Purpose: The purpose of this study was to evaluate the radiographic bone level and stability changes around early loaded chemically modified sandblasted and acid-etched implants with and without a machined collar.
Materials and methods: Seventy-two chemically modified sandblasted and acid-etched implants 4.1 mm in diameter and 8 mm in length were placed in six dogs. Thirty-six implants had no machined collar (NMC) and 36 had a 2.8-mm machined collar (MC). Resonance frequency measurements were obtained at placement and weekly for 3 weeks. All implants were loaded 21 days after surgery. Standardized periapical radiographs were obtained at baseline, at 3 weeks, and at 3, 6, 9, and 12 months. The radiographs were randomized and digitized, and linear measurements of the distance from the first bone-to-implant contact to the shoulder of the implant were performed at the mesial and distal aspects of each implant. For statistical analysis, mixed-model repeated-measures analysis of variance was used.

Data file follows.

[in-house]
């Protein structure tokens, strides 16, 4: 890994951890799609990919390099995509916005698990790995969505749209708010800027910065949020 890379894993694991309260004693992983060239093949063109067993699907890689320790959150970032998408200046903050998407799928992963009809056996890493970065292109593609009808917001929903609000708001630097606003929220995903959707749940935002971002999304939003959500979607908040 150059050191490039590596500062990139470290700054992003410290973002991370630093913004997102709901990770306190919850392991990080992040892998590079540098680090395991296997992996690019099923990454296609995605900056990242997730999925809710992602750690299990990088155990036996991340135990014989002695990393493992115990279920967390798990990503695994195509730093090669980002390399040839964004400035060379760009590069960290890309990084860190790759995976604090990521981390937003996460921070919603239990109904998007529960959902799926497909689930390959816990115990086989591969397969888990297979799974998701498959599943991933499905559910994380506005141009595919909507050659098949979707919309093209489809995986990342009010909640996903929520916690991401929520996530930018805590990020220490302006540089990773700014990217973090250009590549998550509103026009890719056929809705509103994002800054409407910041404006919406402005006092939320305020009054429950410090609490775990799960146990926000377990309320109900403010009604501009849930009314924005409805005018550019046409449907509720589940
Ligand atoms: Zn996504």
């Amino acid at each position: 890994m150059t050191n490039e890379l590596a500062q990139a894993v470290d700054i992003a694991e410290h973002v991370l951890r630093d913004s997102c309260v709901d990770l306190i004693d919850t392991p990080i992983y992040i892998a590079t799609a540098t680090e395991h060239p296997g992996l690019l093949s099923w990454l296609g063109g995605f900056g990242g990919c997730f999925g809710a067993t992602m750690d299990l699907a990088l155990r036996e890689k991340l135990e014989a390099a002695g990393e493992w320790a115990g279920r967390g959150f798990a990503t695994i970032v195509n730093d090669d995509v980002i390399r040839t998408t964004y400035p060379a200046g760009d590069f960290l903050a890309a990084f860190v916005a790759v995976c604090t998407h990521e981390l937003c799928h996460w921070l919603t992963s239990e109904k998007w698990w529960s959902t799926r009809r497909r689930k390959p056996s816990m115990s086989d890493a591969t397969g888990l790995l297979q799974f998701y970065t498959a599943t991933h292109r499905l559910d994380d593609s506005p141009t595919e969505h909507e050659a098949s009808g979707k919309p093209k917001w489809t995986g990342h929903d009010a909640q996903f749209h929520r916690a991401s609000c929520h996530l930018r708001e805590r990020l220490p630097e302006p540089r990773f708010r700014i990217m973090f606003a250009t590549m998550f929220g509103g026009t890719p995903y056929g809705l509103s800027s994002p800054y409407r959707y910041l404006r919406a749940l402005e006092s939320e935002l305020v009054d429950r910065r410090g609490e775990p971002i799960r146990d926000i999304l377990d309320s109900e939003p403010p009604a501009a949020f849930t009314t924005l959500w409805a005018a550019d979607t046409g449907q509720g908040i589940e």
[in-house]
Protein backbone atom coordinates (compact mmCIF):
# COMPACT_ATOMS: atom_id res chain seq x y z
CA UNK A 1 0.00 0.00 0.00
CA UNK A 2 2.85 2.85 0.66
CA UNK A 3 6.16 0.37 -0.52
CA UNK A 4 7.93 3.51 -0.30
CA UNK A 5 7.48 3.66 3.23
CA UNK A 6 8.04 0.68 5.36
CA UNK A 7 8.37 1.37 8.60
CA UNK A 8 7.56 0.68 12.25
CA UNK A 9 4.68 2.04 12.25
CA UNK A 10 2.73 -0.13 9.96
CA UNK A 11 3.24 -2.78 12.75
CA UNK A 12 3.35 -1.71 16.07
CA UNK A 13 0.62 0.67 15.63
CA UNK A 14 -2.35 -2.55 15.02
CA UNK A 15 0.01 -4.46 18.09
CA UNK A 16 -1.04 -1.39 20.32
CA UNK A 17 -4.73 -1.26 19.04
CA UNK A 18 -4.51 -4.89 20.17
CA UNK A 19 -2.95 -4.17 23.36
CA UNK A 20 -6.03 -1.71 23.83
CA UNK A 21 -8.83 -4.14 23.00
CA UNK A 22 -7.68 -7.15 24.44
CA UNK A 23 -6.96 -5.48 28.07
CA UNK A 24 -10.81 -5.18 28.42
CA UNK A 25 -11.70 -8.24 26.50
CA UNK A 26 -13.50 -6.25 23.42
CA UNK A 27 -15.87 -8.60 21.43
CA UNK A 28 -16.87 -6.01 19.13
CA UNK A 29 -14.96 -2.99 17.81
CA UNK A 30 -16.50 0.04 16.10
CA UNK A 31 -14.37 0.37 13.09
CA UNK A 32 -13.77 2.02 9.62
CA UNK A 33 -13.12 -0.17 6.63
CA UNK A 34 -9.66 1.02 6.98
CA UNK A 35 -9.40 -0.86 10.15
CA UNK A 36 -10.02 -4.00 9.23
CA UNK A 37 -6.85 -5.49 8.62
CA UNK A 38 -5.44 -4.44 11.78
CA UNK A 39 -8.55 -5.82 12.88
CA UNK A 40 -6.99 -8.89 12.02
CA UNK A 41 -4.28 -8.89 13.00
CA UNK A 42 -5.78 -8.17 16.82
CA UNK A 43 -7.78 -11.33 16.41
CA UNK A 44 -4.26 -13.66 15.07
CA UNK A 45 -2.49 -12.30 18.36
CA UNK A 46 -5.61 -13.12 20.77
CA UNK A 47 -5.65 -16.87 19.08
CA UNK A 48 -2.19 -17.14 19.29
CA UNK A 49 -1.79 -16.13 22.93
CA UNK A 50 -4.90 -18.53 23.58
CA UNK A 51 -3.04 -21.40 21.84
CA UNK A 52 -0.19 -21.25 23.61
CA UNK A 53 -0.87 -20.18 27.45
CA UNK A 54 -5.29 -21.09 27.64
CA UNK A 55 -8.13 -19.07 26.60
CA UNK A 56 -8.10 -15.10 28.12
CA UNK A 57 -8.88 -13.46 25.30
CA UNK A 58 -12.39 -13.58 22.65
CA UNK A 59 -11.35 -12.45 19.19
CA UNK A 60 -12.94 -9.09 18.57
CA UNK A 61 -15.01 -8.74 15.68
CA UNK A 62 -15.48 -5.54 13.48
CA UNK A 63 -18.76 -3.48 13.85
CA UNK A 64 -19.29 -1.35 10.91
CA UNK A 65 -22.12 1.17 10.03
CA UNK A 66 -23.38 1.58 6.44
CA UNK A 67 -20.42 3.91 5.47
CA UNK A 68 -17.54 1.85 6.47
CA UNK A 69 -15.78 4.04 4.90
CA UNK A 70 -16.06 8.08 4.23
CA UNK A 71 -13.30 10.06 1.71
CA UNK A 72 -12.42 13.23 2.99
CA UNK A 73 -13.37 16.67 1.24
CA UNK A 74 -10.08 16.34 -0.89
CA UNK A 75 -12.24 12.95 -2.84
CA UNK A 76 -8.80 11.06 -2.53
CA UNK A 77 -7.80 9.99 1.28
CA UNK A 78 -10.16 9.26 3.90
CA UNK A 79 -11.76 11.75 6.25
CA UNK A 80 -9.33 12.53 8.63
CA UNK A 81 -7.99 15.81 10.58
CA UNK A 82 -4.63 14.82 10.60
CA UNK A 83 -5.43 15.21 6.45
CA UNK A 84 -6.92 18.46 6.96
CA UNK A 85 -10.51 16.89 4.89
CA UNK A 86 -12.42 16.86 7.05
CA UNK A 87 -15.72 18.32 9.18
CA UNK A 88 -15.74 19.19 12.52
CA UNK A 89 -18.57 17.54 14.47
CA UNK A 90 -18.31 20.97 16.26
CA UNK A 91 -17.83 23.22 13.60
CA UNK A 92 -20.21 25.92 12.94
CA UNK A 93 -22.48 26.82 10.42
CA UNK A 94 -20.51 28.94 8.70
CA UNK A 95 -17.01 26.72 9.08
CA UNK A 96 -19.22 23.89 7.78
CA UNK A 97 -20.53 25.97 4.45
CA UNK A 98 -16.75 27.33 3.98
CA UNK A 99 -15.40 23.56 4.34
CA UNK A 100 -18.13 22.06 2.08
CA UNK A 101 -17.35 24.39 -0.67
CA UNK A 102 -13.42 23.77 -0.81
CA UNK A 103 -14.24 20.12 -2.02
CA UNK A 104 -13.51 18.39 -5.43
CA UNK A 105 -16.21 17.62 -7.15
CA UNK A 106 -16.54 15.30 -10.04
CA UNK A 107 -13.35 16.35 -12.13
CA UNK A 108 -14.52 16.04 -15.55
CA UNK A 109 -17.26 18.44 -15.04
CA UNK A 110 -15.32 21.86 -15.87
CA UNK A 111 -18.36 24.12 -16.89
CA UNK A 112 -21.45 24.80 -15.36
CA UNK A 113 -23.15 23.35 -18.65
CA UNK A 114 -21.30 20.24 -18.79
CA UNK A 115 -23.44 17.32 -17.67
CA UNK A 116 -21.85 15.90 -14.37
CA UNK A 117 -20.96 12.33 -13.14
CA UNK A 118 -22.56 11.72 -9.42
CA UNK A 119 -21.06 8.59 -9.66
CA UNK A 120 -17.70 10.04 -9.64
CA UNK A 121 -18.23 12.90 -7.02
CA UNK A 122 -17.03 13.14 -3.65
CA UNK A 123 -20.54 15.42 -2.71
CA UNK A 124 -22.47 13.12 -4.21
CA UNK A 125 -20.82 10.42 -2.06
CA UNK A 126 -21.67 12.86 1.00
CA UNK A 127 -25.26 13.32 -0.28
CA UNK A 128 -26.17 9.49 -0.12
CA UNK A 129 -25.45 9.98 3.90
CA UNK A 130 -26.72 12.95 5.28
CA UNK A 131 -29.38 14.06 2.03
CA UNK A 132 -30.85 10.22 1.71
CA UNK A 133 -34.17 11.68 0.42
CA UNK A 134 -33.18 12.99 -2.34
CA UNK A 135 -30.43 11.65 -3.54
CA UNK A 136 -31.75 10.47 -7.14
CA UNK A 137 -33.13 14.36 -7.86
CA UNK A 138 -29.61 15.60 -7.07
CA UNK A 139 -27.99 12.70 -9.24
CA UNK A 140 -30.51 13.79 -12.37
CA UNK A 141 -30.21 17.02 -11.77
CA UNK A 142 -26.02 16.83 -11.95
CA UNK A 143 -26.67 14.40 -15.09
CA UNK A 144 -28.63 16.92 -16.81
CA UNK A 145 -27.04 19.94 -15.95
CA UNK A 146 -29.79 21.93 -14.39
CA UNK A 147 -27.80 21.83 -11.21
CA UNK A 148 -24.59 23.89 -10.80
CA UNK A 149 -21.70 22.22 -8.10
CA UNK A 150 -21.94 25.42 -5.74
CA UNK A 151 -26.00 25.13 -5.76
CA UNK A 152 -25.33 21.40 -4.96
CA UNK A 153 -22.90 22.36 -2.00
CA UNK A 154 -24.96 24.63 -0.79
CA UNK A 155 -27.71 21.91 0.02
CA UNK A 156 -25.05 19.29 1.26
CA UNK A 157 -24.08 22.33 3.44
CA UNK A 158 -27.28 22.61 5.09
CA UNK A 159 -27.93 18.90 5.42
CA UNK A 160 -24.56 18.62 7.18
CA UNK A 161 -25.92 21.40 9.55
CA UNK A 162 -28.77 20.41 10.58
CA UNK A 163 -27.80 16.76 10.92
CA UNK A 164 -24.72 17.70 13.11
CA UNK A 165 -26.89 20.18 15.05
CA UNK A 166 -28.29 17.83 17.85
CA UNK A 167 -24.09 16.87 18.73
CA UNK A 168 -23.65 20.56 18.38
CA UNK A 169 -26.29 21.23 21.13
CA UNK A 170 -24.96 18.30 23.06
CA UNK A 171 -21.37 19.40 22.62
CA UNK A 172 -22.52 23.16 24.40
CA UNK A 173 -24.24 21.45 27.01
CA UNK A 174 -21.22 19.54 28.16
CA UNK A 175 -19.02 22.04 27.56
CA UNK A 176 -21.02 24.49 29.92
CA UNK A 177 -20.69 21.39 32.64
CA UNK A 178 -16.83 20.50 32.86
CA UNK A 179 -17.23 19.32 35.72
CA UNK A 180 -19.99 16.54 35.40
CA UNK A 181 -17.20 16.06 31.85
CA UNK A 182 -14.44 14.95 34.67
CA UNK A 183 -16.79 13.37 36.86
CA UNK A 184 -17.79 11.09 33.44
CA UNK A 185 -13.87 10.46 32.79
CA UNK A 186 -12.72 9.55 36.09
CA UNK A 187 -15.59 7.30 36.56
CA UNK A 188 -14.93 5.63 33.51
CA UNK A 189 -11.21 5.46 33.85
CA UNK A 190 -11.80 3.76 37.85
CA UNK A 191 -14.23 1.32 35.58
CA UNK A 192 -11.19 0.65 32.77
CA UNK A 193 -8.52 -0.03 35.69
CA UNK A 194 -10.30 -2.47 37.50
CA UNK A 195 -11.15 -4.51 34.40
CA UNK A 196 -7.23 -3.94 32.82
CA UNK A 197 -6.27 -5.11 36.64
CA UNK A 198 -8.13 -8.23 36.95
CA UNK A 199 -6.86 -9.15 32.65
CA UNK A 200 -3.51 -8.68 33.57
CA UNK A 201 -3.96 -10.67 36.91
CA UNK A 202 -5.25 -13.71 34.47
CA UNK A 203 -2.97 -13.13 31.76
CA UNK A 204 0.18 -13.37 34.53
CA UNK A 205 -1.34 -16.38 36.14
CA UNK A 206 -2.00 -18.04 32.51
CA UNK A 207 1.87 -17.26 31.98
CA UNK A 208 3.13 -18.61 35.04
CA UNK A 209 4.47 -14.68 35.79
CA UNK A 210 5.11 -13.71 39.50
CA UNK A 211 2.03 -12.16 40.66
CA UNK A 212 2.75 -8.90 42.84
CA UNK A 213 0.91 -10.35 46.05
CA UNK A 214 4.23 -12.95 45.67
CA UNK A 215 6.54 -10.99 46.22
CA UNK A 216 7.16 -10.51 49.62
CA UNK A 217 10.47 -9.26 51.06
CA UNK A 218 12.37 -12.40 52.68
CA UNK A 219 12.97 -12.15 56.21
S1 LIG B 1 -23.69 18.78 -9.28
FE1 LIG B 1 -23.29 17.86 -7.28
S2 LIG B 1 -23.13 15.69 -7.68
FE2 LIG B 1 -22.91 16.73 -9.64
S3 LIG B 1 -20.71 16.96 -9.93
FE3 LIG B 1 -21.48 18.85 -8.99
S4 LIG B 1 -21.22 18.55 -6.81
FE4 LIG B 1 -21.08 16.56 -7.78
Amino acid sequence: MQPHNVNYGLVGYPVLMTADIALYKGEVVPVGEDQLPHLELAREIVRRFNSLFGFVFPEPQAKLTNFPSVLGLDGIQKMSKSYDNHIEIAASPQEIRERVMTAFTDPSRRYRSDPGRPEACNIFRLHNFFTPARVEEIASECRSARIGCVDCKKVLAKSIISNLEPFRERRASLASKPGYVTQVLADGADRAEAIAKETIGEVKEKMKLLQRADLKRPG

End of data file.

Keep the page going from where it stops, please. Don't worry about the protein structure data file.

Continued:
Results: All implants achieved hard and soft tissue integration clinically and radiographically and were clinically immobile. From placement to week 3, the mean implant stability increased for MC implants by more than 5 ISQs and for NMC implants by more than 7 ISQs. Radiographically, there were significant differences between treatment groups beginning at 3 months. After 12 months of loading, the MC implants presented a mean bone loss of 1.00 mm and the NMC implants presented a mean bone gain of 0.11 mm.
Conclusions: Chemically modified sandblasted and acid-etched implants without a machined collar presented bone gain, and implants with a machined collar showed bone loss after a 1 year following early (21-day) loading. The tendency toward a coronal apposition of bone observed under these conditions may be attributed to the osteoconductive properties of the chemically modified surfaces of these implants and to the absence of the machined collar.